Monday, 4 May 2015


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Noise is best defined as unwanted sound; it can be a low background sound or a loud agreeable or disagreeable sound. 

Noise is measured in decibels, running from a virtually silent 0dB(A) up to 120dB (A) or more for the very noisiest of places. For very loud short burst of sound a special scale is used to measure peak levels of noise. 

Although exposure to low or moderate levels of noise is unlikely to be very dangerous, exposure to loud noise over a prolonged period can impair hearing by damaging the fragile mechanism of the inner ear and destroying nerve cells.

Noise can cause hearing loss that can be temporary or permanent. People often experience temporary deafness after leaving a noisy place, although hearing recovers within a few hours. This is a sign that if you continue to be exposed to the noise your hearing could be permanently damaged. In some cases reduced hearing may result after only a few minutes or hours of exposure to a loud noise. In these situations normal hearing will return after a few hours away from the noise.

The effects of permanent hearing loss include speech becoming muffled so that it is harder to distinguish similar sounding words or to pick out a voice in a crowd. 

Permanent hearing damage can be caused in two ways, acute and chronic.  Acute hearing loss is caused immediately by sudden, extremely loud or explosive noise e.g. discharging a shotgun close to someone’s ear or cartridge operated machinery.  

Chronic hearing loss is caused by exposure over a gradual period of time and is sometimes referred to noise induced hearing loss, e.g. using a chainsaw over a period of time without using ear defenders. Because the hearing loss is gradual due to prolonged exposure it may only be when damaged caused by noise over the years combines with hearing loss due to ageing that people realise how deaf they have become. Hearing becomes muffled, conversations become difficult, difficulty using the phone or hearing the television.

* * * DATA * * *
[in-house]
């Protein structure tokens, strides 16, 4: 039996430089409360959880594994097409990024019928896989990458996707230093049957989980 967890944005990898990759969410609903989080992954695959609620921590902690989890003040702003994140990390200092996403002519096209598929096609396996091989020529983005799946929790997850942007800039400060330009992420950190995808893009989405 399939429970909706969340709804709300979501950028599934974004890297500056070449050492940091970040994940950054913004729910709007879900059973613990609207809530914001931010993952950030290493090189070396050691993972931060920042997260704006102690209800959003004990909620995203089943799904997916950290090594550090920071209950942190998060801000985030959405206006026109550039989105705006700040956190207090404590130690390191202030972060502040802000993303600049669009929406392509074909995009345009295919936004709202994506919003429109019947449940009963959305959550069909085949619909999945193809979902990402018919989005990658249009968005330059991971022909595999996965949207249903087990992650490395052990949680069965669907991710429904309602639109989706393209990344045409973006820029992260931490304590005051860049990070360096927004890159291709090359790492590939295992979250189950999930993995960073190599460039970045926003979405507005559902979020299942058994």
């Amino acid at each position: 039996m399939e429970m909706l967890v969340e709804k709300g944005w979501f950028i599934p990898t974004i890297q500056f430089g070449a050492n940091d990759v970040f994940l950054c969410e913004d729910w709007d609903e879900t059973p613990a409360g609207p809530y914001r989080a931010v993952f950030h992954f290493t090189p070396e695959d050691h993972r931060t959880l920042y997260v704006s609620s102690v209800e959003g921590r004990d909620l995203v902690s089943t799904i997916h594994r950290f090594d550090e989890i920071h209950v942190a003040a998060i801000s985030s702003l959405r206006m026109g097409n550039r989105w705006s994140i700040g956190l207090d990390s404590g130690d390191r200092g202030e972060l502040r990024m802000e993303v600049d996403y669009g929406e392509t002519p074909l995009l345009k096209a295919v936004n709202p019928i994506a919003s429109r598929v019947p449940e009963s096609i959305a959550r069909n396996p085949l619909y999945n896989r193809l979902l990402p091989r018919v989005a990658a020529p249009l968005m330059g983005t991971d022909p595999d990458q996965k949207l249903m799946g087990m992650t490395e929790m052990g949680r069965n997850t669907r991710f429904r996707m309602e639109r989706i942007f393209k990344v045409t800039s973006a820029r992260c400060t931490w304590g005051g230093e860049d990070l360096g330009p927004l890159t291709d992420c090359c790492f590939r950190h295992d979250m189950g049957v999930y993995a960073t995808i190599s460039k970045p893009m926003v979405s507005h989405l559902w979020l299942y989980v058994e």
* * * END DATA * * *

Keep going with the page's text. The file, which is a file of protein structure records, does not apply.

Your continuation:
Tinnitus is a condition that causes an intermittent or permanent ringing, buzzing or humming in the ears; this can cause severe concentration or sleep problems.

There are currently two action values set for workplace exposure to noise. The lower exposure action value is a daily or weekly personal noise exposure of 80 dB and a peak sound pressure of 135dB. At the lower action values, employers must provide their employees with information, instruction and training on the risks posed by noise and how to protect themselves. They must also provide hearing protection for employees if they ask for it and provide health surveillance if the worker is at particular risk.

The Upper exposure action value is a daily or weekly average noise exposure of 85dB (A) and a peak sound pressure of 137dB. At the upper exposure action values, employees must be provided with hearing checks and employers must ensure hearing protection is worn by employees.   

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